Seaport tower will proceed after court’s ruling

Howard Hughes Holdings Inc. — the developer of the entire block at 250 Water in the South Street Seaport Historic District — won a ruling this week allowing it to move forward with the plans for the site, that being a 27-story mixed-use project designed by Skidmore, Owings & Merrill with 4oo units of housing.

The lawsuit was brought by the South Street Seaport Coalition on the basis that during the de Blasio administration, approvals for the building were coordinated between the mayor’s office, the Landmarks Preservation Commission and the developer, where they used lawyers and lobbyists to “craft a strategy of political cover to taint or corrupt the LPC process and obtain a predetermined result.” The coalition won in the lower court, but lost on appeal.

“For too long, the lot at 250 Water St. has been an underutilized part of the Seaport,” Howard Hughes CEO David O’Reilly said in a statement. The decision, he said, “paves the way for Seaport Entertainment Group to begin construction on a vibrant, mixed-use project that will be a significant contribution to the neighborhood.”

The site, which has been an empty lot for decades — I think since the mid-1970s — is firmly in the Seaport Historic District, yet plans were allowed to move forward on a project that blows through the height limits set for the district.

Plans first emerged in 2019 and went back and forth for all these years: the project was at first rejected by Landmarks, then reduced in size, then approved in 2021. The lawsuits started the next year, and were won by neighbors then ultimately lost this week. Excavation started in early 2023. Originally the development was pushed through with a cash payment to the Seaport Museum as a carrot; I need to follow up to see if that is still part of the deal. The project will generate $50 million in funding for the South Street Seaport Museum, with $40 million generated by 250 Water Street and an additional $10 million committed by the City of New York.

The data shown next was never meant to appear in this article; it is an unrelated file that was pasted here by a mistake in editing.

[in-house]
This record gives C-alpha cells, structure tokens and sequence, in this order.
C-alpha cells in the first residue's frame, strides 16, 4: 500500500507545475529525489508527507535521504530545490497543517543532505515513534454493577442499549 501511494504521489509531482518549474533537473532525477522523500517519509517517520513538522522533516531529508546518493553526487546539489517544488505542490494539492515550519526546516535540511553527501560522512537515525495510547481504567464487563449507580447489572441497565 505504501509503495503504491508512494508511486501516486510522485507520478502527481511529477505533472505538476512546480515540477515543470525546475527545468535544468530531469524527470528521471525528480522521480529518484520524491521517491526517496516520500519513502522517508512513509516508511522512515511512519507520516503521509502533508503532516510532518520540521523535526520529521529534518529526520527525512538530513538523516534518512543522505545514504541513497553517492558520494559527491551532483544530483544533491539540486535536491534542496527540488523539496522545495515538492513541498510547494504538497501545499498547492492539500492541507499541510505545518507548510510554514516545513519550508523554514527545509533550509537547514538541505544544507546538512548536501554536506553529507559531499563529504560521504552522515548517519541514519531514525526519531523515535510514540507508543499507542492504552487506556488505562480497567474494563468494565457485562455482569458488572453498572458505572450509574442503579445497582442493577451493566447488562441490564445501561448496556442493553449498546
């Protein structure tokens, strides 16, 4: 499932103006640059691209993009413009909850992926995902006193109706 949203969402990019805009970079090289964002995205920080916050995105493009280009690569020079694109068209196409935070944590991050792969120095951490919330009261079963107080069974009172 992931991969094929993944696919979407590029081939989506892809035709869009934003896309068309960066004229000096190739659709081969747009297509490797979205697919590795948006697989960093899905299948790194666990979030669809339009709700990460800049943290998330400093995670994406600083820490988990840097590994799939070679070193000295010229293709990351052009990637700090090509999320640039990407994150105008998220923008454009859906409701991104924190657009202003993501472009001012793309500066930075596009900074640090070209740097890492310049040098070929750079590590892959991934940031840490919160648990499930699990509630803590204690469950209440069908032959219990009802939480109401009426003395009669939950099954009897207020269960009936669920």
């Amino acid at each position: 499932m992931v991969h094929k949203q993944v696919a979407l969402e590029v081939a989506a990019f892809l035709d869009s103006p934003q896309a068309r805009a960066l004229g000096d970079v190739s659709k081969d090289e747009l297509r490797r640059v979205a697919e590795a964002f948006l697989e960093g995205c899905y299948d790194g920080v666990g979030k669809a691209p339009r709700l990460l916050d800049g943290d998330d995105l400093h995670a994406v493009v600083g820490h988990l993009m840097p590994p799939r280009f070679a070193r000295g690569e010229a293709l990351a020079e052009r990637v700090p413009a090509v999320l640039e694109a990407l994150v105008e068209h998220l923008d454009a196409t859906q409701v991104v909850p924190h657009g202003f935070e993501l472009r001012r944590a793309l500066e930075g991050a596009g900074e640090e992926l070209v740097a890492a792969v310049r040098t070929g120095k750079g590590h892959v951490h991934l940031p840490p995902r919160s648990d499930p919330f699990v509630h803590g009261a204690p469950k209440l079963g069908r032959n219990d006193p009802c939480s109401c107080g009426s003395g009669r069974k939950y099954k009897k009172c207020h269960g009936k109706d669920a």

And the Seaport Coalition, made up of tenants from Southbridge Towers, Save Our Seaport and Children First, is done — for now. “We have exhausted our legal options on this particular lawsuit. Yes, the money has won,” said CB1 member Michael Kramer. “Our coalition is weighing other strategies to create a better outcome.”

Here are the final specs:

  • 27-story tower with a five-story base
  • around 540K square feet
  • 324 feet tall
  • 400 units (300 market rate rentals, 100 affordable at an average of 40 percent of Area Median Income)
  • office and community space
  • nearby open space improvements



  1. I would say this building does not fit in with the neighborhood character as it is too short for the Financial District.

    Just another example of why NYC will never build enough housing to actually solve our housing crisis.

  2. Glad to see that the greedy owners in Southbridge, who bought affordable housing at below market rates and permanently removed housing from the affordable market, have spent millions to lose this lawsuit. I hope they enjoy their morning shade from the low-income housing units across the street.

  3. Can’t wait for:

    More crowds on the already dangerous narrow platform at Fulton Street 2/3.
    More packed M15 buses.
    More ecommerce, food delivery and Uber generated by the new upscale residents.

    • Exactly, beyond greedy are these southbridge residents paying practically nothing for maintenance and parking. They bought a Mitchell Lama coop for $10,000, privatized after 20 years so no one else could afford their apartment now selling for $750,000. Enjoy losing the views you shouldn’t have had in the first place.